A French drain is a trench that can be lined with landscaping fabric or one that has a pipe laid inside it to drain water away from problem areas. The simplest drains are lined with rock or gravel, and left exposed. A French drain is a very effective solution to the problems caused by standing water. No plumbing or construction skills are required to build one and when properly landscaped, they add an attractive water feature to your property.
If you have water seeping into your basement or other below-grade areas of your home, water may be collecting outside and standing rather than percolating into the ground or running away from the building. You may not be aware of the problem.
Check outside your home where the water comes in. See if the earth slopes toward the basement, rather than away. Walk around to see if you feel any spongy areas close to the house. Wait for a heavy downpour and watch which way the water runs.
You may also have runoff from your neighbor's properties. Again, watch the water during a heavy rainfall. Check for signs of erosion that could be caused by water that funnels onto your property.
If there are areas on your property away from buildings where water stands for more than a couple of hours after a rainfall, the water is probably not soaking into the ground as it should.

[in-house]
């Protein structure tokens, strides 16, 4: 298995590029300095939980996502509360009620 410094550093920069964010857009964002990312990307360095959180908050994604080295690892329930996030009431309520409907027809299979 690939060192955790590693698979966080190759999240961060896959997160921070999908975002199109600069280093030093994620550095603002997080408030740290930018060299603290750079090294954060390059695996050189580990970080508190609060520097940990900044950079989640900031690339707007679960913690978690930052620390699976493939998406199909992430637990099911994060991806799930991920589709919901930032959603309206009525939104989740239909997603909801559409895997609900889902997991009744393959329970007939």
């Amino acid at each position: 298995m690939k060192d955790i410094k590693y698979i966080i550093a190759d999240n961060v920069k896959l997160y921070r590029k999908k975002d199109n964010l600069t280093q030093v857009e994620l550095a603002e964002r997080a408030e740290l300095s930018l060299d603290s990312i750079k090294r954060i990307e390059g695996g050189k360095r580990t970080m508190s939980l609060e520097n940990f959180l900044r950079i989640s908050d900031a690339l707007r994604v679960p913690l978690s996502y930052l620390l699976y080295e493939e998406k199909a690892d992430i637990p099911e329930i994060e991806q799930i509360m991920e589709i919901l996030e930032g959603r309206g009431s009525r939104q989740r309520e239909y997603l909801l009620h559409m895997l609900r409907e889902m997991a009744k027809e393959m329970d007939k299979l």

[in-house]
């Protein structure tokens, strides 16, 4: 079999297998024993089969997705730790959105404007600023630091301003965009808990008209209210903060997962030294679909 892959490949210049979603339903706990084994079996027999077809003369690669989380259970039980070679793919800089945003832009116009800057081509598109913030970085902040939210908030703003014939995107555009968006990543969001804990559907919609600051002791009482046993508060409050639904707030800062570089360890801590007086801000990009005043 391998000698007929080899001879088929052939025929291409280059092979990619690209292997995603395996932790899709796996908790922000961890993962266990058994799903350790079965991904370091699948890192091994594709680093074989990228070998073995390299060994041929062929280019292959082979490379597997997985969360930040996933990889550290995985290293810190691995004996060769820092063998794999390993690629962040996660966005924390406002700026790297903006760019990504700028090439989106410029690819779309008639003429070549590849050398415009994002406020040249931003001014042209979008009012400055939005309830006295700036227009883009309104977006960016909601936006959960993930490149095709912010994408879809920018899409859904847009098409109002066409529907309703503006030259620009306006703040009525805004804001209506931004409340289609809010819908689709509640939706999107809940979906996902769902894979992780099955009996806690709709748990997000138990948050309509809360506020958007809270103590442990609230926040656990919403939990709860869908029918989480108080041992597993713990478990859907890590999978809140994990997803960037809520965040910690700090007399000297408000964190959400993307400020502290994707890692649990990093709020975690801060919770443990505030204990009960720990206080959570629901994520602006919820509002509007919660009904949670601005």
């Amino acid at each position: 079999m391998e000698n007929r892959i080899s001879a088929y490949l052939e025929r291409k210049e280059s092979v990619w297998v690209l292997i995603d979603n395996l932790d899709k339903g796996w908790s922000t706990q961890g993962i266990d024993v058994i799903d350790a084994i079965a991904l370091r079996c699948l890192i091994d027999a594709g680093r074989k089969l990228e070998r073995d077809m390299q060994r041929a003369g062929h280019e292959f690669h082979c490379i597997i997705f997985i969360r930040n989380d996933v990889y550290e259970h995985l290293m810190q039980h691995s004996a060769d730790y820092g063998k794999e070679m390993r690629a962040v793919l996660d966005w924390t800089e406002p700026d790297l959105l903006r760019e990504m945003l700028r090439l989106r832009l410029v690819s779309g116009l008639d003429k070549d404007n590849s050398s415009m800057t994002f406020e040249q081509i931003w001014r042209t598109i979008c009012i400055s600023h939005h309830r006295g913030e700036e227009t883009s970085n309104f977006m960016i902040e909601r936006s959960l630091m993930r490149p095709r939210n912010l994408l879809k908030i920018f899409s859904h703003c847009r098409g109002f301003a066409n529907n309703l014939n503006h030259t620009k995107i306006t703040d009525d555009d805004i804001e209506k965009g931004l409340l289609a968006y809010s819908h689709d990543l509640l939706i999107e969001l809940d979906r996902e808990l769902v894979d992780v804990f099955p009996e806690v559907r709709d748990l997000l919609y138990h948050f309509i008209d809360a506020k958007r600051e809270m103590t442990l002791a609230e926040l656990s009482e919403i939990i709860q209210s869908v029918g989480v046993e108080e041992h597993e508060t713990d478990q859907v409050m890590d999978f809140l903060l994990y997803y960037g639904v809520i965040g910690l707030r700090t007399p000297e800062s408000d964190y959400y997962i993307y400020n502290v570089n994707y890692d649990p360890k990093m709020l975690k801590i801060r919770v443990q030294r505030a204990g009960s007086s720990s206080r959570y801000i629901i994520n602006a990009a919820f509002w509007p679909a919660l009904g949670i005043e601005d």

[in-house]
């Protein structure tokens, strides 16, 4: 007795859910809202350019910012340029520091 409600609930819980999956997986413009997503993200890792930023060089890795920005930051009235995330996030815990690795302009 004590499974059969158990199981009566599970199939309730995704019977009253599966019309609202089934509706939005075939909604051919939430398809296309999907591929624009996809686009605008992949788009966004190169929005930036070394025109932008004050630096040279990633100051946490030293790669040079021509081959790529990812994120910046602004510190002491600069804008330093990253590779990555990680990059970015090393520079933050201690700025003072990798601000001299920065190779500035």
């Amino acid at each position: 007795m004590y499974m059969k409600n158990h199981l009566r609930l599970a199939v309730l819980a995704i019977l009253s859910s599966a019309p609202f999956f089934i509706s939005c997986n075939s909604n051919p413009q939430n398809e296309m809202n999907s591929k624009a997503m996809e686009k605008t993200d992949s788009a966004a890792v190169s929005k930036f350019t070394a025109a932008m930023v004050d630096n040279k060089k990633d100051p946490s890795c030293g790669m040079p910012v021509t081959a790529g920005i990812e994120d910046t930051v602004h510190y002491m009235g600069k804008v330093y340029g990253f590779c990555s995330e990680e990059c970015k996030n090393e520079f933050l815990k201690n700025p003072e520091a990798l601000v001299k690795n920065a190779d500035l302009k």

There must be a slope on your property. It can as slight a slope as 1 degree, but it's necessary to direct the water away from buildings and swampy areas and it must travel downward from the problem area. If your entire property is wet, you probably need a more elaborate solution.
Take your neighbors into consideration. You don't want to direct your water onto their property. Look for an area where the water can disperse or soak into the ground harmlessly.
If you live in an area with covenants, or restrictions on what you can do with your property, you may not be allowed to dig a French drain.
Installing a French drain system is a straightforward process. Dig a trench, or connecting trenches that slope downward away from the problem area. If the problem is not severe, the trench can be as shallow as 1 foot and only 6 inches wide. Pour gravel into the bottom of the trench and then fill the trench with river rocks.
A more complex French drain has perforated pipe running down the center, protected from debris by landscaping fabric. It is then covered with soil and landscaped to look like the rest of the yard.
How to Install a French Drain: Keep Water Out of Your Basement
Many homeowners have a problem with water drainage. You must have a path for water away from your house to prevent water...
How to Install a French Drain Trench
French drain trenches are used to direct runoff away from buildings and to drain standing water into an area where it can't...
How to Do a French Drain
Are you experiencing drainage problems with your lawn, garden or house foundation? A French drain may be the answer. The basic concept...
The Materials Needed to Do a French Drain
Homeowners place French drains in their yards to move excess water along a pipe to an exit --- preferably to a street...
Types of Drain Tile Systems
Homes have drain tile systems (sometimes called "French drains") installed around them to help direct water away from the foundation, which keeps...